The part with the head nodding yes but the legs not following implies two scenarios. One is that you are so convinced by the power; it has its logic that just clearly makes sense, but the logic is so unmoral or threatening that you can not follow it. The other one is that you are so scared by the power that you want to leave, but your fear is not allowing it.
Being “inspired by events” reminds you that there is a way out if you want, no matter the scenario. These events make you more aware of how to leave if you want to. It just depends on whether you want to take that exit or not, out of fear or anything else.
The lines that involve the hands invoke a fair amount of wordplay and variety in meaning. One meaning says that the power is logical and convincing enough that only a few reasons will sway you over, but at the same time people conflicted over this logic are not convinced, and do not want to follow or leave with that reasoning. The other meaning invokes the “five good reasons” expression, with each reason listed on each finger forming a fist as a threat. The other hand is preventing other people from leaving, keeping them in line so no one disobeys or deserts the power.
That’s just my take on this song; it can actually be taken a number of ways, and I think that was intentional. Although I could be wrong, for I am no analyst; I’m barely average in high school, so I guess it’s up to you to decide.
I really think the "Inspired by events to remember the exits in back of me" .... is literally pointing to the Great White concert in which all those ppl died. It is the first thing that came to my mind anyway when I heard it.... And what an inspiration it is.
Western Media Propagated Anti-Culture
You could interpret the song as someone responding to the entertainment generated in Western Cultures which while being flashy and engaging reflects a commitment to individualized morality that decries any community prescriptions of behavior or moral accountability except the commitment to refute such prescriptions. The impressive images relate to the increasing capability of media. The "tornado from the west" invokes the idea of Western Media effortlessly dismantling traditional cultures and their respective communal values around the world. People consume the media with a mixed sense of awe at its sophistication and foreboding as the implications of assimilation into such a collective individualism mean the destruction of "the buildings" of civil society and communal meaning in their traditional culture. If you've never read it you might like: Why the Rest Hates the West by sarcastic Brit Meic Pearse.
This is my favorite TMBG song.
Ever time I hear this song I picture a kid watching television shows about a war that could possibly be going on. "I'm Impressed" is the kid literally being impressed with what he sees. Someone above mentioned this could relate to the war and I completely agree. "5 good reasons" being reasons to join the army. The hype of the war makes the kid want to join the army but when he realizes the chaos of the war (torpedos, "falling to bits" representing fear, perhaps actual gorillas being involved in some apocalyptic factor of the war) he goes AWOL. I don't know where I got that part from. I just take that from the feeling and darkness the song gives off. I don't know.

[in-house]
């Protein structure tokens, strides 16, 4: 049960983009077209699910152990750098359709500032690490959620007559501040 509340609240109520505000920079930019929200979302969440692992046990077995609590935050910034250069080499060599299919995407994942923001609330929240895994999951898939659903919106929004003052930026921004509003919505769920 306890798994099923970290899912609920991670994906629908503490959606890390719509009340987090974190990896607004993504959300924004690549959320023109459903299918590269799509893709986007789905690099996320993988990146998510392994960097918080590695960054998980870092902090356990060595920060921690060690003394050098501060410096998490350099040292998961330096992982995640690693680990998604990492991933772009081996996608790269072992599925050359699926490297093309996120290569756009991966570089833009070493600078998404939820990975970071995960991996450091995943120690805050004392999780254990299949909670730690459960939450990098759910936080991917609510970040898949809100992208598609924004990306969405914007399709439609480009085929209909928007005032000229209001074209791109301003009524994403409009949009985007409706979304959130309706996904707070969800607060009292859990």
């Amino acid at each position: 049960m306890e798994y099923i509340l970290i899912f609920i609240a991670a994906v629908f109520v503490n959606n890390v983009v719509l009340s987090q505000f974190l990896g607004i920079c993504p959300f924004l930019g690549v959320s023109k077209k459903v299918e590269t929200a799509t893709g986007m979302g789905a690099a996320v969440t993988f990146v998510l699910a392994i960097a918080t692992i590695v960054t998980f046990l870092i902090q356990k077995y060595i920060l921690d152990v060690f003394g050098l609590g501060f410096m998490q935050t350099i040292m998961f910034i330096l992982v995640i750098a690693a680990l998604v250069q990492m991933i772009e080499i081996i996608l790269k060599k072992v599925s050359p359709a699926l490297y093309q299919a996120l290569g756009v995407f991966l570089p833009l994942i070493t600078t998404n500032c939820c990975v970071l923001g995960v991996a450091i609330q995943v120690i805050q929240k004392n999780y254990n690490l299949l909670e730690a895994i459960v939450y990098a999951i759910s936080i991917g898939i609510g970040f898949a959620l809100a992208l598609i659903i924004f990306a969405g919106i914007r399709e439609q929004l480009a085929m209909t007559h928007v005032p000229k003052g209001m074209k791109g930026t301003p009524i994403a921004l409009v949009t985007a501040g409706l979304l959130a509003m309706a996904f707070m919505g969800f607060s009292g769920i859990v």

Upon hearing this song, I felt that it was about the events of 9/11 and the years that followed. The line about the "gorilla beating its chest" makes me think of President Bush. The song's narrator became impressed with the president's response and the beginning of the War on Terror. George Bush also reminds me of a gorilla in that their intelligence levels are quite similar. The narrator then adopts a mentality that many had after the attacks; he feels the need to fight in the war and joins the army. This is referenced in the line "my head's nodding yes, but my legs are not following". Even if he does not fully want to fight, the feelings of rage towards the terrorists makes him want to fight. In other words, he is confused. The torpedo in a vest represents the narrator's superior officer. The use of torpedo could also refer to the search for the nonexistent nuclear weapons. The line about the exits in back of him refers to how people are always told that the nearest exit may be behind them. Tornado from the west could refer to how America went in and killed Saddam and effed up the entire Middle East. Five good reasons to follow him refers to George Bush and the intelligence given to him that led him to decide to go to war. Abcdefghi76543 (talk) 19:06, 19 May 2015 (EDT)
The military doctrine for Bush Jr.'s Iraq invasion was known as "shock and awe". The idea was: go in quick with an overwhelming show of superior force to instill in the opposition a sense of helplessness & despair leading to rapid surrender. The concept was discussed frequently by news pundits immediately after the start of the war. I'm guessing that the phrase inspired the title of the song and that it is the point of all its bombast - pounding desks & chests, torpedoes in vests, and monsters with flaming breaths. The images are rather cartoonish, and so I think Linnell is insinuating that the doctrine (or at least its application by the west to Iraq) was ridiculous. --Nehushtan (talk) 09:48, 11 April 2020 (EDT)
This is purely based on the reference to a "generalissmo", a title Pinochet held and the line "On the one hand he'll, Give you five good reasons to follow him, On the other hand, You see nobody leaving the stadium".
Pinochet used a stadium to detain leftists and executed some portion in that location. So, the POV of this song is someone weighing the possibility of being beaten versus probable detainment if they cooperate/fail an escape attempt.
So, possibly only an allusion rather than the direct topic of the song, I can't think of a cleaner interpretation of "nobody leaving the stadium."